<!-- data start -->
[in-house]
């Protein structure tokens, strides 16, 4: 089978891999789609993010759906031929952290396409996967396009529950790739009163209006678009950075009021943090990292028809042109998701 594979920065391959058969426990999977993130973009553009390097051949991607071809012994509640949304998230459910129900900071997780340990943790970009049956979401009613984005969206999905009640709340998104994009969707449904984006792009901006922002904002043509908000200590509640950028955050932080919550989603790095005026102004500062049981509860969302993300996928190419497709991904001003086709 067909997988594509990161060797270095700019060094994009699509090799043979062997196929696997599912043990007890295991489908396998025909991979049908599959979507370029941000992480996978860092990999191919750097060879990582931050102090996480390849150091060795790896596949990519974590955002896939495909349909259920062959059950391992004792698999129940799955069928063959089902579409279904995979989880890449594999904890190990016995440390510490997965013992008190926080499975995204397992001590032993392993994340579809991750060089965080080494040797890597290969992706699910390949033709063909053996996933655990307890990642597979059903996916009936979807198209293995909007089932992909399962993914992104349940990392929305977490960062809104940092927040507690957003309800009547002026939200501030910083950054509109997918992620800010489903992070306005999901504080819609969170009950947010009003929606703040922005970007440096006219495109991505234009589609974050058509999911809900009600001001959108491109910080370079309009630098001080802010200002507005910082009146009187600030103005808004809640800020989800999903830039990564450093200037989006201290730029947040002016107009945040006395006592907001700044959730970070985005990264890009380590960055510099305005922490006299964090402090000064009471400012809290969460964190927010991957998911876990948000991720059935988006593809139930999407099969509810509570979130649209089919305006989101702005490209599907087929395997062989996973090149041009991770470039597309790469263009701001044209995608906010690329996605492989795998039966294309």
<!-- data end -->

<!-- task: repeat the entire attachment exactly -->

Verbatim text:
[in-house]
């Protein structure tokens, strides 16, 4: 089978891999789609993010759906031929952290396409996967396009529950790739009163209006678009950075009021943090990292028809042109998701 594979920065391959058969426990999977993130973009553009390097051949991607071809012994509640949304998230459910129900900071997780340990943790970009049956979401009613984005969206999905009640709340998104994009969707449904984006792009901006922002904002043509908000200590509640950028955050932080919550989603790095005026102004500062049981509860969302993300996928190419497709991904001003086709 067909997988594509990161060797270095700019060094994009699509090799043979062997196929696997599912043990007890295991489908396998025909991979049908599959979507370029941000992480996978860092990999191919750097060879990582931050102090996480390849150091060795790896596949990519974590955002896939495909349909259920062959059950391992004792698999129940799955069928063959089902579409279904995979989880890449594999904890190990016995440390510490997965013992008190926080499975995204397992001590032993392993994340579809991750060089965080080494040797890597290969992706699910390949033709063909053996996933655990307890990642597979059903996916009936979807198209293995909007089932992909399962993914992104349940990392929305977490960062809104940092927040507690957003309800009547002026939200501030910083950054509109997918992620800010489903992070306005999901504080819609969170009950947010009003929606703040922005970007440096006219495109991505234009589609974050058509999911809900009600001001959108491109910080370079309009630098001080802010200002507005910082009146009187600030103005808004809640800020989800999903830039990564450093200037989006201290730029947040002016107009945040006395006592907001700044959730970070985005990264890009380590960055510099305005922490006299964090402090000064009471400012809290969460964190927010991957998911876990948000991720059935988006593809139930999407099969509810509570979130649209089919305006989101702005490209599907087929395997062989996973090149041009991770470039597309790469263009701001044209995608906010690329996605492989795998039966294309």